Upper labial furrow length
Lower labial furrow length
First gill slit length
Fifth gill slit length
Pectoral fin length
Pectoral fin base length
Pectoral fin height
Pelvic fin length
Pelvic fin base length
Pelvic fin height
First dorsal fin length
First dorsal fin base length
First dorsal fin height
Second dorsal fin length
Second dorsal fin base length
Second dorsal fin height
Dorsal caudal fin margin
Upper tooth counts
Lower tooth counts
Specimens were identified as Zameus squamulosus in laboratory. All of them show the distinctive transverse ridges on their dermal denticles (Yano & Tanaka 1984; Taniuchi & Garrick 1986) (Fig. 2). Specimens are also dark colored and low-flat headed (Head height 5.1–7.6 % TL) with a short-narrow snout (Preoral length 8.2–9.6 % TL). Their mouths are nearly transverse and narrow (Mouth wide 6.8–7.7 % TL) with well-developed labial furrows (length of upper labial furrow 3–3.6 %TL and length of lower labial furrow 2–2.4 %TL). Teeth in the lower jaw are large, broad and with knife-shaped cusplets. Teeth in the upper jaw are small and lanceolate, without cusplets (Fig. 1). Both dorsal fins are preceded by a very minute spine. First dorsal fin is long (7.6–9.2 % TL), narrow at its base (4.4–5.5 %TL) and inserted posteriorly to the pectoral fin. Second dorsal fin is small (7.6–9.1 %TL) with a wide base (6.8–7.7 % TL). Rear tips of the pectoral fins are short and broadly rounded. Anal fin is absent and caudal fin lacks subterminal notch (see Table 1 for complete meristics of the four specimens).
These are the first confirmed records of Zameus squamulosus in the Southern Gulf of Mexico and therefore increase the number of known shark species in Mexico. Zameus squamulosus has been recorded in catches at midwater trawls (Cadenat & Blache 1981), on pelagic longlines (Taniuchi 1990; Last & Stevens 2009) and very close to the surface (Wetherbee & Crow 1996), but although the specimens reported here were captured in the depth range of the species already described (550–1,450 m), they were collected in a trawl associated to the bottom, which supports the idea of Last & Stevens (2009) and Wetherbee & Crow (1996) that this species is more commonly found at the bottom.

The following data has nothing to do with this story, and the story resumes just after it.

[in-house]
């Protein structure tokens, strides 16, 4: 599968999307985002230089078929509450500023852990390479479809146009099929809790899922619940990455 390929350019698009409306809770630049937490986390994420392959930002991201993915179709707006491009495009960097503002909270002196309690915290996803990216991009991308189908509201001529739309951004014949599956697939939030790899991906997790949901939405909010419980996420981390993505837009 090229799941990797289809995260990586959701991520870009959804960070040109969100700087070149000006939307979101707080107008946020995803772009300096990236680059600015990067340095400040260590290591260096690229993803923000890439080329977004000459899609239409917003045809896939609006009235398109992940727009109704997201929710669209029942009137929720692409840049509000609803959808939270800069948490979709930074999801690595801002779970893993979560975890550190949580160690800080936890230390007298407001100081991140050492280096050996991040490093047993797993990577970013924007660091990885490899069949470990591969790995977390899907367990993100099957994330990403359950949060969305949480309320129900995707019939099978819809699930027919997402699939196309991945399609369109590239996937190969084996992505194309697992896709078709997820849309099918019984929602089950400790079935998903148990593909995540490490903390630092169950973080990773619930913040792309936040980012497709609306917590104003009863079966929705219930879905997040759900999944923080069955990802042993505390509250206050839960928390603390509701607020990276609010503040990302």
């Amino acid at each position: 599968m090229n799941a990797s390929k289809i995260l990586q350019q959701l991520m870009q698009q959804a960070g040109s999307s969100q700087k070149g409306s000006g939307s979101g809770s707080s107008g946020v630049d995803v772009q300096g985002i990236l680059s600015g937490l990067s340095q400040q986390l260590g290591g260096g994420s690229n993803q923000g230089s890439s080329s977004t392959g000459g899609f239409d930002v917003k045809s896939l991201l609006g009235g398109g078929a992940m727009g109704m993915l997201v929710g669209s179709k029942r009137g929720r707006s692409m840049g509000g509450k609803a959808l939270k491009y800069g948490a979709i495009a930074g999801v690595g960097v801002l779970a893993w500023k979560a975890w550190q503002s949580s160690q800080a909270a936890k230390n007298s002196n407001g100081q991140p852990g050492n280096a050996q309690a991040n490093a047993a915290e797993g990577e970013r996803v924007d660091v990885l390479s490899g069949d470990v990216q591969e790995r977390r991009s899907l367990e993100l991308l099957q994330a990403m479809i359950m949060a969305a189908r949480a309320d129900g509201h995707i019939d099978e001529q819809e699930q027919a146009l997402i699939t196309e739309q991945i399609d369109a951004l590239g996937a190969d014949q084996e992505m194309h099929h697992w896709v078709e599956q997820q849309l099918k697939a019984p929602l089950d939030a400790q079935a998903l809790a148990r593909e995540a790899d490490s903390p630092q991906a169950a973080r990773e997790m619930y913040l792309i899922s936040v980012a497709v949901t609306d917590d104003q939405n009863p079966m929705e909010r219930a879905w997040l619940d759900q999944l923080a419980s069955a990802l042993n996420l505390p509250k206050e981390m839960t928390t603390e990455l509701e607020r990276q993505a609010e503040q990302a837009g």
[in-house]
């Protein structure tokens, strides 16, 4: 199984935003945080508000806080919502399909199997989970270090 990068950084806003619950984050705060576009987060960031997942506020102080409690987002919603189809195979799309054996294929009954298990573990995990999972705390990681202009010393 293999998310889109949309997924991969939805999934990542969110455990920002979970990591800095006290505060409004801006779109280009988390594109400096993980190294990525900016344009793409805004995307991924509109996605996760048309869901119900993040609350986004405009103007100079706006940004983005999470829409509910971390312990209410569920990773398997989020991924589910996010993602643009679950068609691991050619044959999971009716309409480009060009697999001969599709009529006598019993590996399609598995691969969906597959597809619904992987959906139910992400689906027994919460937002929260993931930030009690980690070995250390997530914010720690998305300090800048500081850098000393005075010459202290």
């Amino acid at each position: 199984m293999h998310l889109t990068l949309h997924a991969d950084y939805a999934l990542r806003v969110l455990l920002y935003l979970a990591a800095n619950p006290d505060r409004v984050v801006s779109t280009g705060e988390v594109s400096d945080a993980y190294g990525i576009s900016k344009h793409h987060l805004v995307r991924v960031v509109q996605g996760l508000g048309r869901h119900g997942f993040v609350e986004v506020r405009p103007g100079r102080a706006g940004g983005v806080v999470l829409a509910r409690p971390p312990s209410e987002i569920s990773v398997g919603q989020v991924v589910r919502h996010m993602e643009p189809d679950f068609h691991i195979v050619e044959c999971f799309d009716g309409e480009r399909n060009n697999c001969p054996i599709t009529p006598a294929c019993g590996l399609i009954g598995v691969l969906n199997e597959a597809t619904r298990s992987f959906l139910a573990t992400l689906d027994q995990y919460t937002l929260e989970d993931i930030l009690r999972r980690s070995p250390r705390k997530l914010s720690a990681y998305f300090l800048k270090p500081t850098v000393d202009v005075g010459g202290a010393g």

CNPE-IBUNAM, colección nacional de peces, Instituto Biología, Universidad Nacional Autónoma de México; RV, research vessel; TL, total lenght.
We thank E. Escobar for the invitation to the expeditions, as well as the participants and specimen collectors on the cruise. Ship time of the research cruise Sigsbee VII and COBERPES III carried out onboard the RV ‘Justo Sierra’ was funded by Universidad Nacional Autónoma de México.
EV identified, determined and measured the specimens, elaborated the illustrations and drafted the manuscript. AM performed the map elaboration and participated in the measurement of the specimens and writting of the publication. CL participated in the measurement of the specimens and writting of the publication. HE participated in the writting of the publication and coordination of the manuscript. All authors read and approved the final manuscript.
The authors declare that they have no competing interests.